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FDA Reform (Morning Consult)

MORNING CONSULT | The FDA’s warning letter Anne Wojcicki received as the CEO of 23andMe in November 2013 came as a shock to the direct-to-consumer product industry dealing in the “peri-medical” device space. The Food and Drug Administration (FDA) had not previously made such a move, and perhaps 23andMe was being used to set an example,…

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Save the Children’s Insurance (New York Times)

NEW YORK TIMES | NO child in America should be denied the chance to see a doctor when he or she needs one — but if Congress doesn’t act soon, that’s exactly what might happen. For the past 18 years, the Children’s Health Insurance Program has provided much-needed coverage to millions of American children. And yet,…

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New Tennessee telemedicine law grows health care access

I am convinced that telemedicine is a crucial part of the solution for delivery of healthcare in the United States–care that isn’t yet affordable or accessible for all. Tennessee has made important steps toward ensuring telemedicine is an option for our citizens, but there’s more to do. Telemedicine is in its infancy in Tennessee. Specialists…

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Bill Frist supports Haslam’s Insure Tennessee plan (The Tennessean)

THE TENNESSEAN | Medicaid expansion has been a contentious topic since the Supreme Court’s 2012 decision holding mandatory state participation was unduly coercive. And the arguments against expansion are well-founded: Does the federal government really have enough money to fund this? What happens if the money runs out? We have tried this before and it was…

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The Cadillac Tax: Implications and a Potential Silver Lining?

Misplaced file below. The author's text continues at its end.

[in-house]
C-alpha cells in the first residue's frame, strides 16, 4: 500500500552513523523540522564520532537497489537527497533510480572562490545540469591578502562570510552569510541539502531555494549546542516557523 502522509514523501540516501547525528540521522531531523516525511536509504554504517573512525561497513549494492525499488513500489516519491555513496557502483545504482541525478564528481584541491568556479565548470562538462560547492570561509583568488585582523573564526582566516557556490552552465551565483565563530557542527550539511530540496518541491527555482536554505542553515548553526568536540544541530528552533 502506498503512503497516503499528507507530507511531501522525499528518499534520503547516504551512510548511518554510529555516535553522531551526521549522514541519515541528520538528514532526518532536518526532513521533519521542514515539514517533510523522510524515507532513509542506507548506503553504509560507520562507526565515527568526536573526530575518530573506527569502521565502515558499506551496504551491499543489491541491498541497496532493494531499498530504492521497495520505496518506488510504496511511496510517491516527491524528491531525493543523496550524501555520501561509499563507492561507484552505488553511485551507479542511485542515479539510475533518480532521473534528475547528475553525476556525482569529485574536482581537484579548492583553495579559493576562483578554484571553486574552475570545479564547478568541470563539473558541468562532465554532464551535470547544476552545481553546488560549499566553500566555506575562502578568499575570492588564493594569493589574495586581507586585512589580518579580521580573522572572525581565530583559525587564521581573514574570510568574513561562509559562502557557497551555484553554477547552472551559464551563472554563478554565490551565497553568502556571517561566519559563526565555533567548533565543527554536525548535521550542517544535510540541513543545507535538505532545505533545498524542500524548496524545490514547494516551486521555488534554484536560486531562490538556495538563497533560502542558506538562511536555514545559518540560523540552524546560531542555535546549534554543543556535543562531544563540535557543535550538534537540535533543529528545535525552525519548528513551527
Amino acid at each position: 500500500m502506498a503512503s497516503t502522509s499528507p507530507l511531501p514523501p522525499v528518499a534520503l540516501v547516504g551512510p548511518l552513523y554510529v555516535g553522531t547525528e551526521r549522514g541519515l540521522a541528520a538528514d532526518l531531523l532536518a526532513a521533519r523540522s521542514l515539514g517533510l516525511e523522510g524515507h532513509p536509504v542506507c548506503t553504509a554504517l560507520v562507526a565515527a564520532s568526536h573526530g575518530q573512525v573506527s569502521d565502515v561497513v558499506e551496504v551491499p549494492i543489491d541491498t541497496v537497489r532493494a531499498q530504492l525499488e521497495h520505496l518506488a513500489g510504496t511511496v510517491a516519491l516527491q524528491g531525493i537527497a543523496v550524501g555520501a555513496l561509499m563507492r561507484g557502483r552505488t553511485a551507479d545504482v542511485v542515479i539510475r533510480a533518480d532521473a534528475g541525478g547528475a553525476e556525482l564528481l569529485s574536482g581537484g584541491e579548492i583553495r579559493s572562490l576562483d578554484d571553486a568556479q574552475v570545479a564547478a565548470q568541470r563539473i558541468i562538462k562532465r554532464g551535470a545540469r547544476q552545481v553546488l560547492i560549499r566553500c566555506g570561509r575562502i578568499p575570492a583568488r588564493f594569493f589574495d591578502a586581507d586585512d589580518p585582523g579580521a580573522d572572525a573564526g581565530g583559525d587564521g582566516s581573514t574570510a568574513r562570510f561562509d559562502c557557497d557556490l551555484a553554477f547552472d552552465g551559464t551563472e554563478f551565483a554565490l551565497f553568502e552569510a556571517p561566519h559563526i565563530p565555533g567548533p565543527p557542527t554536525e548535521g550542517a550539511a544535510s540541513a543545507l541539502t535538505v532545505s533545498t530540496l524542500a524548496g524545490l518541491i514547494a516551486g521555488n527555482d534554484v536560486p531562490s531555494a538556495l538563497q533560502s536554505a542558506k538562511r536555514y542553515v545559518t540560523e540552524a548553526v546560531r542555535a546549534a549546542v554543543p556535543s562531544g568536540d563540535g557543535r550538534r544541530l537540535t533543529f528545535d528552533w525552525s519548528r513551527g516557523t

(Forbes, February 26, 2014 ) Like much of the Affordable Care Act, the Cadillac tax—Obamacare’s solution to a tax subsidy created during World War II—offers a solution to an important problem, but is fraught with unintended consequences. Ideally, the tax would prompt employers to offer more cost-effective plans, with some shift of risk to employees…

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Connected Health and the Rise of the Patient Consumer

(Health Affairs, February 2014) How to achieve better care at a lower cost? Two powerful new forces may hold the answer. America’s health care delivery sector stands at a tipping point—a convergence of a growing, graying, and highly consumptive population with increasingly limited financial and human capital resources. Policy makers naturally gravitate toward government to…

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Notes from the Road: Global South Summit 2013

NASHVILLE | At the Global South Summit last week, I moderated a panel on one of my favorite topics: transforming healthcare into health. There is much discussion about how the current model of healthcare is “broken.” But the fact is, the system is producing exactly what it was designed to produce. The problem is that…

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End-of-life care plan can ensure wishes are respected

(The Tennessean, November 4, 2013) By Sen. Bill Frist, M.D. and Manoj Jain, M.D Fifth of six parts that will appear this fall “I would never have my mother, who has cancer, go through this,” a hospital case manager in her 50s says. “I would never have her be strapped to the bed. Never have a…

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Health care group a guide in time of change

(The Tennessean, September 15, 2013) By Larry Van Horn, Ph.d., and Sen. Bill Frist, M.D. October 2014 is a month that our nation has eyed for more than four years. We will take a historic step to revamp our health care system by enrolling millions of Americans in federally mandated health insurance coverage. At the…